TNT Sports Reload - Episode 13Oct 10
Tottenham's season is undoubtedly approaching a season-defining period.
A desperately disappointing 1-0 loss at Championship side Sheffield United saw the north Londoners crash out of the FA Cup, before defeat by the same scoreline at Wolves less than 72 hours later allowed Liverpool to move within three points of their top-four rivals.
Those results mean that Wednesday night's Champions League last-16 second-leg encounter against Milan has taken on even more significance as Antonio Conte's men look to turn a one-goal deficit on its head.
Speaking exclusively to BT Sport, Glenn Hoddle is under no illusions about the magnitude of the fixture, but admits that the team's best chance this term of claiming an elusive trophy has already passed them by following their FA Cup elimination, which was even more galling given the open nature of the draw.
"It was a crushing blow [to lose to Sheff Utd] because it’s the only realistic trophy they could've won.
"I don't know why they didn't play their strongest side they could possibly play to be honest, and it's a blow for every Spurs fan out there, but that's history.
"Not getting through against Sheffield [United]… if you lose away to Liverpool or Man United, that's a bit different than going to Sheffield United and I think that's piled on the pressure for the Milan game.
"Now you're going into this game where, if you get knocked out of that, there's no trophy coming to Tottenham again this season and if you want to keep your best players, you're going to have to be successful.
"Getting top four would be successful to a degree – but it's not going to keep players at the club, not like Kane or maybe even Son.
"They want to be associated with winning things, so I think it was a massive blow and a big mistake really not to play your best XI.
"Yes, Sheffield United could still knock [their best XI] out, but it knocks on the pressure for the Milan game."
Having the second leg against the Rossoneri back in England undoubtedly brings some psychological comfort, but Hoddle believes a relentlessly attacking approach from the outset would be unwise.
"Any game in the Champions League, if you have that philosophy, you'll get turned over.
"It makes it slightly easier nowadays without the away goals [going into the second leg], because you would always be on the back foot thinking: 'If they get an away goal, we are stuffed.'
"But [the new rule] allows you to go [for it] at a certain time in the game if you're still one goal down.
"This isn't a top, top Milan [team] of yesteryear, but it's still a very good side and the tie is so balanced.
"Even if we score a goal five minutes from the end, it doesn't matter. If you keep a clean sheet – which is the most important thing – you fancy Tottenham to score at some stage, even if it was five minutes to go.
"Then you throw the kitchen sink at it with a view [that]: 'If it goes to extra time, it’s at our manor', rather than having to do that in Milan. If you're 3-0 down, that's a different story.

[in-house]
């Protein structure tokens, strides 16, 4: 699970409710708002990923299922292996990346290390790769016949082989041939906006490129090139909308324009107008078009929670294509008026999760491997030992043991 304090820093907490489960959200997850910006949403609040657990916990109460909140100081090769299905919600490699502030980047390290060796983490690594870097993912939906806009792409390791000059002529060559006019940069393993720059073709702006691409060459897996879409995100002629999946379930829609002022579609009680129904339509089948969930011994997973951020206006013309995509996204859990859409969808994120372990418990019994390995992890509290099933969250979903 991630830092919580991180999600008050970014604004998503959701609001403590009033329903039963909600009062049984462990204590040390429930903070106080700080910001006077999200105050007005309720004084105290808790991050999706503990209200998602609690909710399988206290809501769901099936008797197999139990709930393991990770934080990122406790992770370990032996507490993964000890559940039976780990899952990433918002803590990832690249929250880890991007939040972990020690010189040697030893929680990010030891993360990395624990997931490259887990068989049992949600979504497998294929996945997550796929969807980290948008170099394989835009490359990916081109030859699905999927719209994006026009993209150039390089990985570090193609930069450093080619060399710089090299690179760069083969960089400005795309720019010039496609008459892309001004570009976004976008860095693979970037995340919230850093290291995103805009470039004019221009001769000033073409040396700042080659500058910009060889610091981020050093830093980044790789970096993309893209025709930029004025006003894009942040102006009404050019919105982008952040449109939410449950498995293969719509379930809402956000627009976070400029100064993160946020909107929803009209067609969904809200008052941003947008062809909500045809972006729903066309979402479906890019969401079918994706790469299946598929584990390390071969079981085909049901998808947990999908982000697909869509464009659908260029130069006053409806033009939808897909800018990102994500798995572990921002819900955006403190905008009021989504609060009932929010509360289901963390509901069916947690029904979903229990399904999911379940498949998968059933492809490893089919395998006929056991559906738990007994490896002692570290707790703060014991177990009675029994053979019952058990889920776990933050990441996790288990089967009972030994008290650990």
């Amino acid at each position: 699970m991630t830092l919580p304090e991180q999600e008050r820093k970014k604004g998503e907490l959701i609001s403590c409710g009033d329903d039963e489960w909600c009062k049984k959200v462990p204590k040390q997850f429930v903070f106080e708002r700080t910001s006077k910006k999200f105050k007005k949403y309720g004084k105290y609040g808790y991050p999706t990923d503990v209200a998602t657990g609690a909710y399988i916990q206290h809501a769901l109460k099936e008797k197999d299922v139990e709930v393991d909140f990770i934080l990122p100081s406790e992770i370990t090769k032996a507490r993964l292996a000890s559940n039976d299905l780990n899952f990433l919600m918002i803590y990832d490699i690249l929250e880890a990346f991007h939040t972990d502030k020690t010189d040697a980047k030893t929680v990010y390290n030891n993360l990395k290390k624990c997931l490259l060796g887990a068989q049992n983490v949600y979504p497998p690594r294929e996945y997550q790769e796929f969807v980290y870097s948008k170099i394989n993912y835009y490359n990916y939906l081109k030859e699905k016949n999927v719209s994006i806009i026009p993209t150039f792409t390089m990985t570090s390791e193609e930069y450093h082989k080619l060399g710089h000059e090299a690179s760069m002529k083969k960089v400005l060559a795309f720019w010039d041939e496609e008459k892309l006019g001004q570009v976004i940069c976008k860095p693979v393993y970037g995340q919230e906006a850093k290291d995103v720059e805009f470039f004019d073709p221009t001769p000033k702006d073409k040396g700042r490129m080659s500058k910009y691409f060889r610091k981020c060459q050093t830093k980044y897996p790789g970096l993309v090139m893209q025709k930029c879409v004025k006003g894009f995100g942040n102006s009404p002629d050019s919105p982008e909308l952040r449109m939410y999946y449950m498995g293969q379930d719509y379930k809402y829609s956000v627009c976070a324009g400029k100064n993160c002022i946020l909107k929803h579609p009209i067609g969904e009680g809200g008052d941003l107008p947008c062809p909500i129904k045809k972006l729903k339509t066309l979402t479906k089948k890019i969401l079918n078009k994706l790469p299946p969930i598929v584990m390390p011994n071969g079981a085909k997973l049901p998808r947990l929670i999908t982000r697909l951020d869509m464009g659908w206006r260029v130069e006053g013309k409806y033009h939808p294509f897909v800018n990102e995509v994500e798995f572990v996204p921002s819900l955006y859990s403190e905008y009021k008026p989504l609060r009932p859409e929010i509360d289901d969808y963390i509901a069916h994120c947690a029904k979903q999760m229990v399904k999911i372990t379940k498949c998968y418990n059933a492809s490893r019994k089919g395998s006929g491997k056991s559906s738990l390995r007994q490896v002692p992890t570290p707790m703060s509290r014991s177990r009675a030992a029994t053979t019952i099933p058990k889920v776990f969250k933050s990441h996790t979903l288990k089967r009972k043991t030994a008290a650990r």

"For Tottenham, an early goal would be fantastic because it sets the stadium alight, it settles everyone down and it poses a little question to them, so at the moment they've got something to defend and hang onto.
"The [Spurs] players will be totally up for this. They'll be a different animal at Tottenham. I think the atmosphere will make the players play at a quicker tempo.
"When they play like that – which they did against Man City, and Chelsea in the second half – they're a decent side."
On that point, Hoddle is keen to counter the idea that Conte is an exceptionally defensively minded coach.
"Yeah, he sets the team up to get behind the ball, but you're not a defensive team if you've scored 46 goals in the Premier League," he points out. "We're fourth behind Arsenal, Man City and Liverpool [in that respect].
"If they were on 26 goals, I could understand Tottenham fans saying: 'It's too defensive, I don't like the way he plays', but we've ended up scoring 46 goals [so far].
"We've probably let too many in, funnily enough. [Conte] won't be happy with the goals they've let in. It's a very strange story, Tottenham's season at the moment. It's like Forrest Gump: 'Life's like a box of chocolates.'
"With Tottenham, you really don't know what you’re going to get. They turn up and you think: 'Wow, they're on it today.'
"The next game, you think: 'It's not the same team – all their brothers are playing today!' It's a different team. It's a big, big game for the club."
Hoddle certainly felt Conte's side can take a great deal of heart from the first leg at San Siro.
"First half, Spurs went one goal down, but they dominated the game. [They] didn't have enough in the last third, which I think they will have at home.
"There was nothing there really for me to be fearing. You've got to stop the crosses if Giroud's playing - that's something Spurs will have to do well - but they're not a team that's going to come and dictate the play and take the ball away from Tottenham.
"I think they'll look to defend stoutly, be hard to break down and look to break.
"Leao is probably their threat on the break. He's got pace, he's got strength. If they get the ball up to Giroud and he sets things up, they could be a danger."
And a prediction? "I'm going for a 2-0 win. We'll get a clean sheet and go through."
That just so happens to be the result that Chelsea secured back in England after falling behind against Borussia Dortmund at Signal Iduna Park.
Mirroring that comeback would be the perfect tonic to a campaign that has threatened to turn sour.
Watch coverage of Tottenham's Champions League last-16 second leg against Milan exclusively live on BT Sport 1 and BT Sport Ultimate from 7pm.